Le financement requis pour répondre aux besoins à travers le monde était 230 millions de dollars plus élevé qu’en décembre 2017 et le montant du financement enregistré à la fin 2018 par rapport aux appels coordonnés par les Nations unies était supérieur de 78 millions de dollars à celui rapporté l’année précédente à la même période.

Pour rendre les informations sur les besoins des groupes vulnérables, les financements, et les déficits de financement dans les crises humanitaires, accessibles à tous, en un même endroit, OCHA a annoncé, le 4 décembre, le lancement d’un nouveau portail Internet, Humanitarian Insight.

Fonds communs

Trente-deux États membres, une dépendance de la Couronne britannique et le grand public, à travers la Fondation des Nations unies, ont contribué un total de 945 millions de dollars ; faisant de 2018 la cinquième année consécutive de contributions records reçues par les Fonds de financement communs pour les pays (CBPF). L’augmentation des contributions aux CBPF témoigne de la confiance des donateurs dans ce mécanisme de financement en tant outil d’assistance humanitaire basée sur les principes, transparente et inclusive. En 2018, un total de 756 millions de dollars ont été affectés à1334 projets mis en œuvre par 657 partenaires à travers le monde, dont deux-tiers d’affectations globales à des CBPF versées à des ONG. Plus de 24% ont été alloués à des ONG locales et nationales, pour un total de quelque 183 millions de dollars. La santé, les abris d’urgence et les articles non-alimentaires, l’eau, l’assainissement et l’hygiène, la sécurité alimentaire, la nutrition et la protection ont été les secteurs les plus financés en 2018. Le Fonds humanitaire pour le Yémen est devenu le plus important CBPF de tous les temps, ayant alloué 188 millions de dollars à 53 partenaires d’exécution, et ce pour 112 projets. Les fonds de financement communs pays pour l’Afghanistan, la République démocratique du Congo, l’Éthiopie, le Soudan du Sud et la Turquie ont reçu, chacun, plus de 50 millions de dollars.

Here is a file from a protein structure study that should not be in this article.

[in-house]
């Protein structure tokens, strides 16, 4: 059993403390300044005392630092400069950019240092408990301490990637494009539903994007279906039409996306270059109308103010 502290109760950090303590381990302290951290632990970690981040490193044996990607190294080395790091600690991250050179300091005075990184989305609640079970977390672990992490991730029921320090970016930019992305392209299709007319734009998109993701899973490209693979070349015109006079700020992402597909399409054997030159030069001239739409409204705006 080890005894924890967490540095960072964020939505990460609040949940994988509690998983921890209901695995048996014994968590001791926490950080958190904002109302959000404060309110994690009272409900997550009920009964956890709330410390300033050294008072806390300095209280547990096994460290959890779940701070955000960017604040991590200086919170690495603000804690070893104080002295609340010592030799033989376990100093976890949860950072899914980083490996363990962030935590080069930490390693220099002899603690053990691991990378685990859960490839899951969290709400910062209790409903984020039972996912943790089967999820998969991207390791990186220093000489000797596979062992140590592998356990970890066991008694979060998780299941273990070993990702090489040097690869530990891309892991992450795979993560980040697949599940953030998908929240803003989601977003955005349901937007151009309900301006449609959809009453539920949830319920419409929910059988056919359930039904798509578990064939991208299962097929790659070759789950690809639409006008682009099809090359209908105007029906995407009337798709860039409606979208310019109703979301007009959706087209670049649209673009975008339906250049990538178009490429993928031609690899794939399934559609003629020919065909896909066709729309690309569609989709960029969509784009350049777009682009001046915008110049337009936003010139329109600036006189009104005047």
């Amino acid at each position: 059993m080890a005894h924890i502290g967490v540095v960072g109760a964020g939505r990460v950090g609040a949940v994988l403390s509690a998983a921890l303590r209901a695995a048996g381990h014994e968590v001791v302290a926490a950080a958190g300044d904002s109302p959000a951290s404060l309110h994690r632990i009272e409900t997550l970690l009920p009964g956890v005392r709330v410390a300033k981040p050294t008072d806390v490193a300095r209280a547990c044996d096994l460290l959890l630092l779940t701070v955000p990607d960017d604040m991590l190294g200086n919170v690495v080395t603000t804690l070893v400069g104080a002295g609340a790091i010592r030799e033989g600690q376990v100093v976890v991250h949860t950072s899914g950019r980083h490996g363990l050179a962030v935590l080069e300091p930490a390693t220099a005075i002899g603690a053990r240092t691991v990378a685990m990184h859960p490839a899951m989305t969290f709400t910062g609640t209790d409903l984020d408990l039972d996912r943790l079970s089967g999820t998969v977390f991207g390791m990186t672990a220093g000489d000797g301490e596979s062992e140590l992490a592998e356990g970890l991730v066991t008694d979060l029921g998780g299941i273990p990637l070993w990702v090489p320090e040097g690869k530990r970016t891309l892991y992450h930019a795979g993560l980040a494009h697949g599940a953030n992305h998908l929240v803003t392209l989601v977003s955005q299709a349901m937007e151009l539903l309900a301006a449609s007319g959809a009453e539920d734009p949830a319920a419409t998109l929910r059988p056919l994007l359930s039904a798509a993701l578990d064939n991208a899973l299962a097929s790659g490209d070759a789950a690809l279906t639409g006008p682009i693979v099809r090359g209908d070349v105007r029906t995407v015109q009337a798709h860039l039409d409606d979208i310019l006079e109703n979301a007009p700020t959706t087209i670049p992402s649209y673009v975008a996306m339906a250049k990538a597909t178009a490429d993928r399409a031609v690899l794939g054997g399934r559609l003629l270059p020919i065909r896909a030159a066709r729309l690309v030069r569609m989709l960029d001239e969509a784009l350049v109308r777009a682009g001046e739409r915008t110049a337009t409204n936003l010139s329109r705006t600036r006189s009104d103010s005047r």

Entre le 1er janvier et le 31 décembre 2018, le Coordonnateur des secours d’urgence a approuvé le montant de financement pour une seule année le plus important du Fonds central d'intervention d’urgence (CERF) pour un total de 500 millions de dollars. Pour des activités vitales dans 49 pays , il comprend 320 millions de dollars du Créneau de réponse rapide et180 millions de dollars du Créneau consacré aux situations d’urgence sous-financées. En décembre, un total de12,8 millions de dollars étaient libérés pour assister des rapatriés congolais et des personnes expulsées d’Angola, pour répondre à des besoins en attente depuis le tremblement de terre d’octobre en Haïti et pour apporter un soutien aux personnes affectées par les inondations au Nigeria.